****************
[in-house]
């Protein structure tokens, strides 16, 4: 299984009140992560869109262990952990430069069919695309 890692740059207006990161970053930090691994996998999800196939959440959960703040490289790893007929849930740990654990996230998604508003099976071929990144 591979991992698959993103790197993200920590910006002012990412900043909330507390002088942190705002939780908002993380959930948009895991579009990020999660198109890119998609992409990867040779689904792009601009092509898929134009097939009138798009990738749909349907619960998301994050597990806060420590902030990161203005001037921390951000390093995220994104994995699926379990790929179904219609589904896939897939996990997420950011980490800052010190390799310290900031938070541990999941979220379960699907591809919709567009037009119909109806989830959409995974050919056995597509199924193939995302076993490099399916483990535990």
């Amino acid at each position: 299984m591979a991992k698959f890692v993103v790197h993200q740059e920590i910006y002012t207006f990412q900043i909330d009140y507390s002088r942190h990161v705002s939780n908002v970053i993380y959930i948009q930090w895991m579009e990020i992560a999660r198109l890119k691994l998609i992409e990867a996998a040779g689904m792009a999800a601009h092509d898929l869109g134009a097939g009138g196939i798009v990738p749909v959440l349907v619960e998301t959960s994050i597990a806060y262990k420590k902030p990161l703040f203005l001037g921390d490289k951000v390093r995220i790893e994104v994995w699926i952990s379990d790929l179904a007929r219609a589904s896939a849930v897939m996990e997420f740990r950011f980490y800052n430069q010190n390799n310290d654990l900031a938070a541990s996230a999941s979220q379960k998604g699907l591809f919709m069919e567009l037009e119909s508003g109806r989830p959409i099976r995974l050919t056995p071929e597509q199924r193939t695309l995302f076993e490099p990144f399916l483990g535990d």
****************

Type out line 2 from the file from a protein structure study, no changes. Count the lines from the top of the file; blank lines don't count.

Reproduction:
């Protein structure tokens, strides 16, 4: 299984009140992560869109262990952990430069069919695309 890692740059207006990161970053930090691994996998999800196939959440959960703040490289790893007929849930740990654990996230998604508003099976071929990144 591979991992698959993103790197993200920590910006002012990412900043909330507390002088942190705002939780908002993380959930948009895991579009990020999660198109890119998609992409990867040779689904792009601009092509898929134009097939009138798009990738749909349907619960998301994050597990806060420590902030990161203005001037921390951000390093995220994104994995699926379990790929179904219609589904896939897939996990997420950011980490800052010190390799310290900031938070541990999941979220379960699907591809919709567009037009119909109806989830959409995974050919056995597509199924193939995302076993490099399916483990535990």